1979 Oldsmobile Delta 88 Royale 350 diesel from UK and Ireland
A fine car, apart from the engine
Rust, not good when I bought it, although it didn't get much worse.
Rebuilt brake caliper.
Engine rebuilt twice.
Batteries replaced (it has two).
Starter motor replaced.
My first American car, very comfortable. I was surprised at how few creature comforts I took for granted in European cars were absent. No reclining seats, no back seat armrest, hand cranked windows, the rears only went down halfway - I subsequently found this on a lot of American cars.
However it had comfortable seats and plenty of legroom front and rear, and the trunk was huge, despite the spare wheel taking up a lot of space.
Performance was smooth rather than swift, and the transmission was very smooth.
It was a very good tow car.
Handling was better than I expected, although not great, and it had a remarkable turning circle for such a large car - I could park in amazingly tight gaps.
I replaced the dim sealed beam headlights with Hella halogen lights (a straight swap).
The wiper switch wasn't on a stalk, but I soon got used to it.
American cars don't seem to have headlight flashers; this was disconcerting at first, and I liked the foot operated dip switch.
I wish I had known more about the diesel engine when I rebuilt it. It seems the early engines were a disaster, but later ones (and rebuilt units from Goodwrench) were much better. I didn't know enough about these engines when I rebuilt them; consequently I didn't do the job properly, and gave up on the car when the crankshaft snapped.
Would you buy another car from this manufacturer? Yes
Review Date: 28th October, 2011
Wow. A diesel Oldsmobile. It's hard to believe one of those somehow made it to Ireland, because those are some pretty rare cars. You hardly ever see them in the US. I only know one person that had one. He had an '84 Delta 88 with a diesel. It was OK. Pretty sluggish, decent fuel economy, nice interior. Back then diesel was extremely cheap, so it cost nothing to drive. So - how did that thing get over there?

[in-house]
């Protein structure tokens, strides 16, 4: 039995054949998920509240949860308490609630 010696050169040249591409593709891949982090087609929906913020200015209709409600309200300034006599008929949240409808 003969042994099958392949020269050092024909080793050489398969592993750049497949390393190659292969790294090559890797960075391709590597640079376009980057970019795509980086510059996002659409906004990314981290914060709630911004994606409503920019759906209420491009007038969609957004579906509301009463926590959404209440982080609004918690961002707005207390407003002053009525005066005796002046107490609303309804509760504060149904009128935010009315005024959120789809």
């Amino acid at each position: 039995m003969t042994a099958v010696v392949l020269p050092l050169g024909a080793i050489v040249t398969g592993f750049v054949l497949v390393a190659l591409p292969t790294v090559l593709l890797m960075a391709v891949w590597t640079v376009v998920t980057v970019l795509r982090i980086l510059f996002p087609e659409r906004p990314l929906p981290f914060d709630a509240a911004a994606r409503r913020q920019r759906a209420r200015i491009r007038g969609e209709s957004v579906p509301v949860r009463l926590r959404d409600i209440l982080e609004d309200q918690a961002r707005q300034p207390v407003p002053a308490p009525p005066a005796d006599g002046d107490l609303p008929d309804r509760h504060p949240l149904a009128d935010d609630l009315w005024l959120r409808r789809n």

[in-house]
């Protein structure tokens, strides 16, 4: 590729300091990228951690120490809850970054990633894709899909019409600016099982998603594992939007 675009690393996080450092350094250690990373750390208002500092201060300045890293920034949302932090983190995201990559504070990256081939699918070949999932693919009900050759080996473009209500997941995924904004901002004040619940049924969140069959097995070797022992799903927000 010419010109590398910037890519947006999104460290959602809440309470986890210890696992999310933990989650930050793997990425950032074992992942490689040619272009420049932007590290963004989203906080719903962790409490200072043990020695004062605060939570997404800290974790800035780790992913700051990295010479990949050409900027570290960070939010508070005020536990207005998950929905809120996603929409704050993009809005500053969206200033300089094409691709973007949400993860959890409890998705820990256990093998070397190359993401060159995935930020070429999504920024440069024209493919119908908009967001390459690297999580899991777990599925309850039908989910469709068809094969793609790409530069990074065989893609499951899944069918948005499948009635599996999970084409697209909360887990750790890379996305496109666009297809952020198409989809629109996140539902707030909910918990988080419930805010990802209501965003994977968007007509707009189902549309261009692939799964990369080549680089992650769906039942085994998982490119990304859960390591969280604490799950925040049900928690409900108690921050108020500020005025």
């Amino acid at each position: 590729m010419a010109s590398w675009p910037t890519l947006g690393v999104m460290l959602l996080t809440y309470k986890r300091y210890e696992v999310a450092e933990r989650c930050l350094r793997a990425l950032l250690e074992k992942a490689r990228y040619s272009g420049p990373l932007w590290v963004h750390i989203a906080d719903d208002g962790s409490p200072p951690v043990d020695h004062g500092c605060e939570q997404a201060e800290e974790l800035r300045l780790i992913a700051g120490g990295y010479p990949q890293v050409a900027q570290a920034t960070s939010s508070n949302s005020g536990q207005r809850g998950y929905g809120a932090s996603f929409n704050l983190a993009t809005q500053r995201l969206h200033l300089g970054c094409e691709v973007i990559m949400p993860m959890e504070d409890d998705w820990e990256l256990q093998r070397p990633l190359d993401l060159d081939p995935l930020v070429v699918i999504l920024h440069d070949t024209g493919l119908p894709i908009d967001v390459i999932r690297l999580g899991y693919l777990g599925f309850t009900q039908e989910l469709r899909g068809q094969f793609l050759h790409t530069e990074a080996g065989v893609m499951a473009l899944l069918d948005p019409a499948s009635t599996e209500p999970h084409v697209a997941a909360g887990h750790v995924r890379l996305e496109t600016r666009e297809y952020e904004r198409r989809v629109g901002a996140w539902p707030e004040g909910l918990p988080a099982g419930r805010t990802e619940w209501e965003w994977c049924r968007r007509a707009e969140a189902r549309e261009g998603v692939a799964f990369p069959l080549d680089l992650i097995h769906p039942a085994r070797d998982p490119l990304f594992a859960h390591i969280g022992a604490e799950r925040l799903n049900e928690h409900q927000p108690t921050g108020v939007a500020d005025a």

The problem with the early 350 diesels were that the head bolts would stretch from the high compression, which caused blown head gaskets. Back then, even dealership mechanics would complete the repair, reinstalling the old head bolts, not knowing this was the problem in the first place, until it happened again 20,000 miles later.
When this problem was resolved by late 1984, the engines were proven reliable, but by then, the reputation was already tarnished, and they were discontinued after 1985. Even today, if you rebuild one using the new high strength head bolts, you will have a good, reliable, fuel efficient engine. Also a water separator (which was not available back then) and better quality diesel fuel help out a lot too.
The car was in England, not Ireland.
It came from Belgium into this country, I don't know if it was sold new in Belgium though, I bought it from someone else in England.
Most older American cars were either imported by enthusiasts or sold by American servicemen stationed in England, returning to the USA.
I understand Uncle Sam would bring a car over for their servicemen, but not take them back.
Most of them were young men's cars, Camaros/Firebirds, Mustangs, Mopar muscle and similar.
However no doubt some senior servicemen ran family cars such as mine.